According to the chairman of the San Luis & Delta-Mendota Water Authority board of directors, that project is designed to create opportunities to help California meet its renewable energy mandates by providing access to the grid for solar energy generated within the Valley.
A San Luis & Delta-Mendota Water Authority spokesperson in February told TransmissionHub that the project is largely designed, and that the current project cost estimate is $323.5m, but that estimate continues to be refined.
Renewable energy news
A few examples of TransmissionHub’s recent coverage of renewable energy and energy storage include that New York regulators this month adopted an Offshore Wind Standard. The New York State Public Service Commission said that the primary components of the standard include initial procurement solicitations, to be held by the New York State Energy Research and Development Authority, or NYSERDA, the New York Power Authority and/or Long Island Power Authority in 2018 and 2019, for offshore wind renewable energy credits associated with about 800 MW of offshore wind (i.e., Phase 1).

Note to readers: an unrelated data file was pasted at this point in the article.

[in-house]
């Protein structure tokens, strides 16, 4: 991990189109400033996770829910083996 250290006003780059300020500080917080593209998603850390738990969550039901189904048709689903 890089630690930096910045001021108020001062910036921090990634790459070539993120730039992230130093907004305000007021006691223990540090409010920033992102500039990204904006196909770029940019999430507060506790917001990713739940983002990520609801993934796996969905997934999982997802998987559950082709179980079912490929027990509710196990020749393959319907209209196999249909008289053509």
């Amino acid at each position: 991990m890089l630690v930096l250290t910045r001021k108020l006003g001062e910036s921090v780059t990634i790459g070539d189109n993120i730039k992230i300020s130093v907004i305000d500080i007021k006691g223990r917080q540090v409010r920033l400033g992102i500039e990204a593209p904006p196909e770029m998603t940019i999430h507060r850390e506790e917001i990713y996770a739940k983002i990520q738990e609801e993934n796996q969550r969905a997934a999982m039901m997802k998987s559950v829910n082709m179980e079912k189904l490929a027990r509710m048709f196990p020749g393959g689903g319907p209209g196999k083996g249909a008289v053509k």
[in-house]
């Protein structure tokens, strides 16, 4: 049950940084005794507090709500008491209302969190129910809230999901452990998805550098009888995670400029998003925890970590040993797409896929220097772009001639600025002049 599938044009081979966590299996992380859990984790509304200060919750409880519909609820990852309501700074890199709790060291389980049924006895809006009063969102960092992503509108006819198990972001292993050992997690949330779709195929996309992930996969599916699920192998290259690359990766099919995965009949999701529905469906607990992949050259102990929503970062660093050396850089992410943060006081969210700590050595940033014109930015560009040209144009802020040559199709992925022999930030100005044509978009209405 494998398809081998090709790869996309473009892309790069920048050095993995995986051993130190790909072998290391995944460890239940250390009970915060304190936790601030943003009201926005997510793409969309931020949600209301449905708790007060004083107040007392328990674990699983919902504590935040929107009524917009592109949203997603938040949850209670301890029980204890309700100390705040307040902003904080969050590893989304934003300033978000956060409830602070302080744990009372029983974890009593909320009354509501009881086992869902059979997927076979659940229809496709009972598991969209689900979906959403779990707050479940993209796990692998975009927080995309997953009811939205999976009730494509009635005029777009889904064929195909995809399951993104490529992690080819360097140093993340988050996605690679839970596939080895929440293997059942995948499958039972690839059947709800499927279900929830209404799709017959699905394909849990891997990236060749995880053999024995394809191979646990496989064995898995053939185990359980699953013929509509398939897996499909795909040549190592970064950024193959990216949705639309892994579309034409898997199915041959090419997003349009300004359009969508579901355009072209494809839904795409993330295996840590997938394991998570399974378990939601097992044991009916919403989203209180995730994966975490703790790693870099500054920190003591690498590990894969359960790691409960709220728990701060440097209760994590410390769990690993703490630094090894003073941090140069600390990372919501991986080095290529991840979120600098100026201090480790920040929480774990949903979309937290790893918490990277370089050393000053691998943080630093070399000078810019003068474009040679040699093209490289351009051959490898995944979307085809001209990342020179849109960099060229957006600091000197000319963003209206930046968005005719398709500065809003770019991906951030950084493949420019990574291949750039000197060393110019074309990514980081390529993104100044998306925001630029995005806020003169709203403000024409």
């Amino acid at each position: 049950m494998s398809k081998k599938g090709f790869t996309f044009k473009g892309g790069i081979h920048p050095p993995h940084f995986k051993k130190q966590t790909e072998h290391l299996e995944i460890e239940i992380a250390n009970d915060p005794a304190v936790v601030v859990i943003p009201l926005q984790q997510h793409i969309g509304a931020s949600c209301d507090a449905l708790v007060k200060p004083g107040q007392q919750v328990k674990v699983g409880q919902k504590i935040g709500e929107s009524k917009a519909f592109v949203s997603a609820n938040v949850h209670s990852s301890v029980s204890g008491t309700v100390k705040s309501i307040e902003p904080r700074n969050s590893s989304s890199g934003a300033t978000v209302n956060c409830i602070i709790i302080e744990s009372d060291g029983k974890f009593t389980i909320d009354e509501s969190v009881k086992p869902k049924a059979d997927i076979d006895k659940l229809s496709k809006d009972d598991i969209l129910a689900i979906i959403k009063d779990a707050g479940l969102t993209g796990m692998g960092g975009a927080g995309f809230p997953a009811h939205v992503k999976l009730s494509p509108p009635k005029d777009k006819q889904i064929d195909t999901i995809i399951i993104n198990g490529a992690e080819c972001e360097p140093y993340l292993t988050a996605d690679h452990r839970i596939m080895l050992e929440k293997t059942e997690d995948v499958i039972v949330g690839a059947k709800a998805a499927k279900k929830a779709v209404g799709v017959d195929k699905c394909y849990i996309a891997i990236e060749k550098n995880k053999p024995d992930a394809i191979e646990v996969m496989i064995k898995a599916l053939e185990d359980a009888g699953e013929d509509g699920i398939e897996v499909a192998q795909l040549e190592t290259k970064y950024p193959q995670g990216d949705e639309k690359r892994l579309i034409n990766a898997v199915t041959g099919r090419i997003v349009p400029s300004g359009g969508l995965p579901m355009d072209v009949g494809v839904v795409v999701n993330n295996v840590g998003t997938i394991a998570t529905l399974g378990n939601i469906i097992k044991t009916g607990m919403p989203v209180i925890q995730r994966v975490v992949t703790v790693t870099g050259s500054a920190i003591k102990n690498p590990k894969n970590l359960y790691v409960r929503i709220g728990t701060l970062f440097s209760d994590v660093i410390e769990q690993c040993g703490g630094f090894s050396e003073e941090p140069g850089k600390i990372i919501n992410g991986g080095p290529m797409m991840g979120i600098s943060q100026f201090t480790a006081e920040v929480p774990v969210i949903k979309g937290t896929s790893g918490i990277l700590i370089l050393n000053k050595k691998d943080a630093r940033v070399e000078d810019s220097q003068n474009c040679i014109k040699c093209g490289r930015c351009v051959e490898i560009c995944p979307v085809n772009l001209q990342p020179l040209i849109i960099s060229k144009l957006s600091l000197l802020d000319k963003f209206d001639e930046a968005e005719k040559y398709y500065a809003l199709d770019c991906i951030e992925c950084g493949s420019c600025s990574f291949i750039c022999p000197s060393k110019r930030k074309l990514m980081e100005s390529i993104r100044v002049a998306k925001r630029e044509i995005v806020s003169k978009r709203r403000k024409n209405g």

A statement from the New York governor’s office noted that to achieve New York’s 2,400 MW goal of new offshore wind generation by 2030, NYSERDA will procure about 800 MW of offshore wind through the solicitation issued in 4Q18, in consultation and coordination with NYPA and LIPA. Awards are expected to be announced in 2Q19, and if needed, a second solicitation will be issued in 2019.